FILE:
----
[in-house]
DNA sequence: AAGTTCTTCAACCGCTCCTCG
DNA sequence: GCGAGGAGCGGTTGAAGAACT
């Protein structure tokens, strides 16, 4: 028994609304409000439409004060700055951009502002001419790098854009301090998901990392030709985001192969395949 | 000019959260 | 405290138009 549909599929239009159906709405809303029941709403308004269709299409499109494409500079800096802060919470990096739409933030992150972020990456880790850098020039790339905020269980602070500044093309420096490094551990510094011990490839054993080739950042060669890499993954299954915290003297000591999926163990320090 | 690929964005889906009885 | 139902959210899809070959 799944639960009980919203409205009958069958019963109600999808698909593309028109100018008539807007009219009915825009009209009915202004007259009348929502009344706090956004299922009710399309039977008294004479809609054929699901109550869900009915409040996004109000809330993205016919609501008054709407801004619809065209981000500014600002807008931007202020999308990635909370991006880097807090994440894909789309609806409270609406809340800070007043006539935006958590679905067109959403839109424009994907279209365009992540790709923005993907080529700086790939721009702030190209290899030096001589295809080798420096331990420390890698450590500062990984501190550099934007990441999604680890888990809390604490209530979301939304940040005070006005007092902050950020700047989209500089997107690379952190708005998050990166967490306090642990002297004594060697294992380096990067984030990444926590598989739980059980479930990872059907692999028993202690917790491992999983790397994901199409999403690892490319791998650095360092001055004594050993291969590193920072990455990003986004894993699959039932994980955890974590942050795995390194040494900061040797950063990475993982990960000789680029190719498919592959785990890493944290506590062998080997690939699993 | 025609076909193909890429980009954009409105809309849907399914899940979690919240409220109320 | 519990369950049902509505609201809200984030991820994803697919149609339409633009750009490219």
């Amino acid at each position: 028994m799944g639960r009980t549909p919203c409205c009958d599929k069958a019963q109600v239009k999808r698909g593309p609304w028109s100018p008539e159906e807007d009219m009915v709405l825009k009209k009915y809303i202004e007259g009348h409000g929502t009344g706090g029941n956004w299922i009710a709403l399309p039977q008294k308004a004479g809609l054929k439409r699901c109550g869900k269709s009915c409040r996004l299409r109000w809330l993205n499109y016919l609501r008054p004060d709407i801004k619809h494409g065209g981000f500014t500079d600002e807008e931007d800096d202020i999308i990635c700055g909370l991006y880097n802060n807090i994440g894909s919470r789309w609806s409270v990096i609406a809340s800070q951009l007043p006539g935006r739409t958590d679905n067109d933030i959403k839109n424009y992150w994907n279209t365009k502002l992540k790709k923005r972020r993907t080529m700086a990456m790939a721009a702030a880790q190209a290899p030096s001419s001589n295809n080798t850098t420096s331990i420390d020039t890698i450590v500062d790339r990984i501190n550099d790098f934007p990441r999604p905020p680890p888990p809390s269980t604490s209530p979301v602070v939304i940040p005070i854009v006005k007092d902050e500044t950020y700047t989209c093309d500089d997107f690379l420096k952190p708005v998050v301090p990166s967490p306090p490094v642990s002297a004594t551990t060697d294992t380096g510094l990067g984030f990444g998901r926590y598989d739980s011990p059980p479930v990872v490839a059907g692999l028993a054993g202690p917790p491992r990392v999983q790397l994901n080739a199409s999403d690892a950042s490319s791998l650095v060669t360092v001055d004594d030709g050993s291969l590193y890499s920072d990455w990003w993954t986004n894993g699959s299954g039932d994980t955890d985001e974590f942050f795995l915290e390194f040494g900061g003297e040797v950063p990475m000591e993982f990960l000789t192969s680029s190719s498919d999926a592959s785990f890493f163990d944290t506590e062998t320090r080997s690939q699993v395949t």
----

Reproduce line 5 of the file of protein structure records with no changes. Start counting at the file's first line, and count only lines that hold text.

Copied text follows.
């Amino acid at each position: 028994m799944g639960r009980t549909p919203c409205c009958d599929k069958a019963q109600v239009k999808r698909g593309p609304w028109s100018p008539e159906e807007d009219m009915v709405l825009k009209k009915y809303i202004e007259g009348h409000g929502t009344g706090g029941n956004w299922i009710a709403l399309p039977q008294k308004a004479g809609l054929k439409r699901c109550g869900k269709s009915c409040r996004l299409r109000w809330l993205n499109y016919l609501r008054p004060d709407i801004k619809h494409g065209g981000f500014t500079d600002e807008e931007d800096d202020i999308i990635c700055g909370l991006y880097n802060n807090i994440g894909s919470r789309w609806s409270v990096i609406a809340s800070q951009l007043p006539g935006r739409t958590d679905n067109d933030i959403k839109n424009y992150w994907n279209t365009k502002l992540k790709k923005r972020r993907t080529m700086a990456m790939a721009a702030a880790q190209a290899p030096s001419s001589n295809n080798t850098t420096s331990i420390d020039t890698i450590v500062d790339r990984i501190n550099d790098f934007p990441r999604p905020p680890p888990p809390s269980t604490s209530p979301v602070v939304i940040p005070i854009v006005k007092d902050e500044t950020y700047t989209c093309d500089d997107f690379l420096k952190p708005v998050v301090p990166s967490p306090p490094v642990s002297a004594t551990t060697d294992t380096g510094l990067g984030f990444g998901r926590y598989d739980s011990p059980p479930v990872v490839a059907g692999l028993a054993g202690p917790p491992r990392v999983q790397l994901n080739a199409s999403d690892a950042s490319s791998l650095v060669t360092v001055d004594d030709g050993s291969l590193y890499s920072d990455w990003w993954t986004n894993g699959s299954g039932d994980t955890d985001e974590f942050f795995l915290e390194f040494g900061g003297e040797v950063p990475m000591e993982f990960l000789t192969s680029s190719s498919d999926a592959s785990f890493f163990d944290t506590e062998t320090r080997s690939q699993v395949t």